(Today I turn the blog over to my good friend Sharon Healey who was one of the hundreds of thousands of people who protested yesterday in over 600 marches across the country.  Sharon’s thoughts on the day in Boston follow:)

I didn’t sleep well the night before. I’m not sure if it was worry about the day ahead or anguish over what is happening in the country and the ramifications of it all across the land and the world: probably a little of both.

I arrive at the bus pick up spot and join the other riders including some that I know well and others who are strangers.  We share stories, hats, signs and camaraderie. Once in Boston, my friends and I make our way to the place where we are meeting others.  We take photos and then join the throngs on the common.  Flying above us are helicopters; hanging from windows are people waving signs; standing at attention is a young woman dressed as The Statue of Liberty wrapped in a flag of the USA.

The speeches begin after singing of “America, The Beautiful” and the saying of “The Pledge of Allegiance.”  The speakers are a diverse group: a poet, a Muslim woman, teenagers, union leaders, a lawyer for the NAACP, and two Native American women.  They all had inspiring words to offer but (for me) the real inspiration and fire came from the elected officials (probably because they are more practiced in this).  Marty Walsh (mayor of Boston) welcomed us to the city, Sen. Elizabeth Warren extolled that we could whine or we can fight back! Sen. Ed Markey reminded us of all the firsts that happened in Massachusetts from the Revolution to marriage equality! This reminded me of how darn proud I am to be from Massachusetts!!  Attorney General Maura Healey was the last speaker, and she received the largest cheers when she promised when necessary to see the president IN COURT.  That for me was a huge relief of anguish from the past months. I’m not sure why. Maybe because I know that such a strong person in a position of power has my back.


Then the march began. If you have not heard, there were upwards of 175,000 people at the Boston March. Many carried signs: most clever but all stating what was dearest to its holder’s heart.  It took almost an hour and a half for all the marchers to exit the common onto the March route.  Amazing! (but also frustrating truth be told).  The volunteers did an unbelievable job with a crowd that was unanticipated.  The people did an amazing job in that the day was full of support, love, and peace.  I was proud to be there!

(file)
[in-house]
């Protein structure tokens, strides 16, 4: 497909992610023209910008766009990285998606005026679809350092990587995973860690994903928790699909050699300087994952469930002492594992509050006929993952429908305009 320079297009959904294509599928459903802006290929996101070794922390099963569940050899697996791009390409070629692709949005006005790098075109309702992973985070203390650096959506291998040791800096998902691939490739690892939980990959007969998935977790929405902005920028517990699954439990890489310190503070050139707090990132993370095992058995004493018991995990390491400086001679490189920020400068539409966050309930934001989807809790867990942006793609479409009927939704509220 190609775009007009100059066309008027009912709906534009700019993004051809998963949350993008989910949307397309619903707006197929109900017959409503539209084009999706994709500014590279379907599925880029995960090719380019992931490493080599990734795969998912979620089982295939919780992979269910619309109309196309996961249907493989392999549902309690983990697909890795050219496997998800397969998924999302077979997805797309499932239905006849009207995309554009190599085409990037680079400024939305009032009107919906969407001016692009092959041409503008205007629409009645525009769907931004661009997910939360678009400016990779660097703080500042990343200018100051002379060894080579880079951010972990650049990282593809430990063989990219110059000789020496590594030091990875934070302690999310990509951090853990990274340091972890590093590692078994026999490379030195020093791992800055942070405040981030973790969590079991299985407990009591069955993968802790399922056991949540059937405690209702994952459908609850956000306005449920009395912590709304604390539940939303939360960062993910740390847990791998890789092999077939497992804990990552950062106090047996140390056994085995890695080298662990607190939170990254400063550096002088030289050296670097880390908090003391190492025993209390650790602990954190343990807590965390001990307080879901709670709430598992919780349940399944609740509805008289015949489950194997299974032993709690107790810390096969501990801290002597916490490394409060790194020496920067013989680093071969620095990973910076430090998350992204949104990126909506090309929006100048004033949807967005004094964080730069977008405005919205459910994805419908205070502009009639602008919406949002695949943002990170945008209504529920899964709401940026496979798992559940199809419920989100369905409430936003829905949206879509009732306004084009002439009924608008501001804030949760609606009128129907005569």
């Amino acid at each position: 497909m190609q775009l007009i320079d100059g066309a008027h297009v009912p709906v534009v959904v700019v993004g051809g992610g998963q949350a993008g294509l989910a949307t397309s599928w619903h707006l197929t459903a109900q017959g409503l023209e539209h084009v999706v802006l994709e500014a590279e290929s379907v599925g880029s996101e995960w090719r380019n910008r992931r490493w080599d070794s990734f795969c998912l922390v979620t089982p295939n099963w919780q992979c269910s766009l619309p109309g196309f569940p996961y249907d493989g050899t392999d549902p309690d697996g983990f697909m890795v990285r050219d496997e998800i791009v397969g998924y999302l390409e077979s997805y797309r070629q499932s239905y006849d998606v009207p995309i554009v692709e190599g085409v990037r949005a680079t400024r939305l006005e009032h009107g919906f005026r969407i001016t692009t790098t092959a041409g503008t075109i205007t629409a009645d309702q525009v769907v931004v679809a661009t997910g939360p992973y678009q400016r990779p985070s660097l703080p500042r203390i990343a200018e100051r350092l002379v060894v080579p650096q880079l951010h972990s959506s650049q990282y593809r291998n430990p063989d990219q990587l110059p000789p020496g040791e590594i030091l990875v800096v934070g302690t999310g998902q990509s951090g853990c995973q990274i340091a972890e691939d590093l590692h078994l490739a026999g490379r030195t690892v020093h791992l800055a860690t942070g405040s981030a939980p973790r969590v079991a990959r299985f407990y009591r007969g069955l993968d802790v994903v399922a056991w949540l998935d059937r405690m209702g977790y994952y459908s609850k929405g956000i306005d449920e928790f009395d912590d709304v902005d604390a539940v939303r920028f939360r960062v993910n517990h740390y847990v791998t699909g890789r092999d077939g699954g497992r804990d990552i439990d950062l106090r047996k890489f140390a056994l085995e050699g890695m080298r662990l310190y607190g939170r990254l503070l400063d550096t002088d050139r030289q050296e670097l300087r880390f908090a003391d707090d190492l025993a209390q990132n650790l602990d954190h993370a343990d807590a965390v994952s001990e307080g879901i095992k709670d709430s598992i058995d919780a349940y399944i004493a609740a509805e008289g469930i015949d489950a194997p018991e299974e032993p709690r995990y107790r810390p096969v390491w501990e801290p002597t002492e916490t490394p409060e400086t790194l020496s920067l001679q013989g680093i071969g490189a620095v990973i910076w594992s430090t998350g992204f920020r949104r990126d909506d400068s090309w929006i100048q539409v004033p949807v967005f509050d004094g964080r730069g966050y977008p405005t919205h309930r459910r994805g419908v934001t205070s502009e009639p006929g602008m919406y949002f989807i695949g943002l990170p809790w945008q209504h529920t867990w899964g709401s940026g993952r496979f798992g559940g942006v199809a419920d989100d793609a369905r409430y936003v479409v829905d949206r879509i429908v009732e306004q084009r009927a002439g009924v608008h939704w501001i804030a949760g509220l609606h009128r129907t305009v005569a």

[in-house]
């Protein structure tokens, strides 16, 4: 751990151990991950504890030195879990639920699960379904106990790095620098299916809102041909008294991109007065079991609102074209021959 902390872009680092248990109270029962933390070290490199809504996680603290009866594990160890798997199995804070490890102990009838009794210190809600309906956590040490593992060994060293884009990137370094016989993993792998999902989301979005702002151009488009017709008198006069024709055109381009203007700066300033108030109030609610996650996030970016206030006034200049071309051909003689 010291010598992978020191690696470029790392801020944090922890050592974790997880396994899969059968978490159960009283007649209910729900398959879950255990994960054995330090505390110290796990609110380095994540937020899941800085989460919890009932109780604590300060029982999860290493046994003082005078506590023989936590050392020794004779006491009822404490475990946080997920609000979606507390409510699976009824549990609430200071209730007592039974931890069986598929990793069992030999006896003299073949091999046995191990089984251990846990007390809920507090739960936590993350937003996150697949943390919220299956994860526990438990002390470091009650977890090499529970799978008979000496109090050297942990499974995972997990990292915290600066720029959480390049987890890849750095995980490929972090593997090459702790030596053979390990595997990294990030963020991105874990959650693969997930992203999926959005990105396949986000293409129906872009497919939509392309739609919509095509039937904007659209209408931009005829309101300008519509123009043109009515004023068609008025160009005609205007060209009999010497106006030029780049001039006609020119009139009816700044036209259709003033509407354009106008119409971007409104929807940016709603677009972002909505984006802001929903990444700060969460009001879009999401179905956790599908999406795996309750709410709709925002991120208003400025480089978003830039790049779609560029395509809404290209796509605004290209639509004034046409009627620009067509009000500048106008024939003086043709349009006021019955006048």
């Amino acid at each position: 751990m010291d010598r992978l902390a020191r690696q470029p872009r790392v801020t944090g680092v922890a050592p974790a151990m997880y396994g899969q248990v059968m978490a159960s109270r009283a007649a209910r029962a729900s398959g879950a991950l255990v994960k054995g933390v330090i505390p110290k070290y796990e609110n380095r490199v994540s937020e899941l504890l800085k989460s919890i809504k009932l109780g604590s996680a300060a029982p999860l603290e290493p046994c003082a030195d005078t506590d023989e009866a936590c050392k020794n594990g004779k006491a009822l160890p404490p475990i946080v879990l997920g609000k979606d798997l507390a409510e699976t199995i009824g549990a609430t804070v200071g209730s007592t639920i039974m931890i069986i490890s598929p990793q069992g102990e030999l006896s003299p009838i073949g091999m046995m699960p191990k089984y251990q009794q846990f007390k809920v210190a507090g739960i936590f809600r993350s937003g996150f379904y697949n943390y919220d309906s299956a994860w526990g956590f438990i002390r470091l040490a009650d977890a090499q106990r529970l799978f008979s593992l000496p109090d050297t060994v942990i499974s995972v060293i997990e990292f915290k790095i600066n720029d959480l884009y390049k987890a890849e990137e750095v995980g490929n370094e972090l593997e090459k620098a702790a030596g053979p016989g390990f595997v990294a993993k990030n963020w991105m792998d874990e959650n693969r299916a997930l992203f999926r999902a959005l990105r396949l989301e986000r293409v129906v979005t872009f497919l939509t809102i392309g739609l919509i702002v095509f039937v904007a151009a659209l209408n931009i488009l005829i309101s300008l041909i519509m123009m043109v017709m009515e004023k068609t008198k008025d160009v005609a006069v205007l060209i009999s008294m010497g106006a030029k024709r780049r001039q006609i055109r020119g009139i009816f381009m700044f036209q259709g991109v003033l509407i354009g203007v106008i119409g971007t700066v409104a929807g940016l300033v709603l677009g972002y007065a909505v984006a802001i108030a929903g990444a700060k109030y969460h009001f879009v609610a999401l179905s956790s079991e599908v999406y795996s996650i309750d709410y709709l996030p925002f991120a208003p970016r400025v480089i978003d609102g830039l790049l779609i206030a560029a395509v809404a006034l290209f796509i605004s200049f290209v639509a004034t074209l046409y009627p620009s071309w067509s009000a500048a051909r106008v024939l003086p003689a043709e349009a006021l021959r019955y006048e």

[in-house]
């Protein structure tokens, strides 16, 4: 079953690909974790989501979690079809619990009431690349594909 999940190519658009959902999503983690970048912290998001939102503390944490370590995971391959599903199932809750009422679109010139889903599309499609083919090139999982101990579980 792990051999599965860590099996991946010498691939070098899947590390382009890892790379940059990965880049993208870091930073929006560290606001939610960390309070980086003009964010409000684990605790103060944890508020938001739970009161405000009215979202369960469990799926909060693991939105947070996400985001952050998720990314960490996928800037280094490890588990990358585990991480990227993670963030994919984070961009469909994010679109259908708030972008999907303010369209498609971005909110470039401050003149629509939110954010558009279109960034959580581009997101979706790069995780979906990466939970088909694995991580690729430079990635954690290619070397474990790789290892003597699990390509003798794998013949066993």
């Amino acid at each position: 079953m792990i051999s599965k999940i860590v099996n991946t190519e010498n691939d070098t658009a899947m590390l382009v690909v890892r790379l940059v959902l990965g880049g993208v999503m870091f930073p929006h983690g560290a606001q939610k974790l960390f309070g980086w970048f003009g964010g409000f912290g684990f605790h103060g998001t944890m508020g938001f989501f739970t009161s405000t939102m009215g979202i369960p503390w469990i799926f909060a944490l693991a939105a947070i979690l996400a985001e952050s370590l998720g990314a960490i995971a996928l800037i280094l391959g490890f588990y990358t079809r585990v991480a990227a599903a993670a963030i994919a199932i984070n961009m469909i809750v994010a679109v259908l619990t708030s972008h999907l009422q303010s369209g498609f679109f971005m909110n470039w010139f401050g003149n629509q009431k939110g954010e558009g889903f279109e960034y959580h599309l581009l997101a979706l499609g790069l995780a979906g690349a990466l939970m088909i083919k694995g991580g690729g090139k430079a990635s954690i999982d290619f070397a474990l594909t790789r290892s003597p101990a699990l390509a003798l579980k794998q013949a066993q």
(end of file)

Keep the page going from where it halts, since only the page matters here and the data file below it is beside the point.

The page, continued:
How do I feel today, the day after?  Inspired, some relief, happy that I was there with so many like-minded others, and proud.  What will I do as a result? I’m still not sure. I want to be able to focus my energies in one or two directions but as there are so many directions, it will take me awhile to figure that out.  Overall, there are dark days ahead I’m sure, but yesterday was not one of them. It was a day full of love and light!



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2 responses to “#BosWomensMarch

  1. Thank you for attending the March and writing about it! If you are looking for actions to complete, taking your time is great to settle on a major cause while also supporting smaller causes with smaller actions in the meantime. Writing like this helps, as does posting on social media if you feel comfortable. Staffers say that calling is the best way to contact your representatives, so if you want to support change, calling Senator Warren to express your appreciation can help and, in my experience, feels good. Finding out the names of the other women who spoke such as the Muslim woman or African-American women you mentioned also helps because it supports them as well as the movement. Again, thank you!

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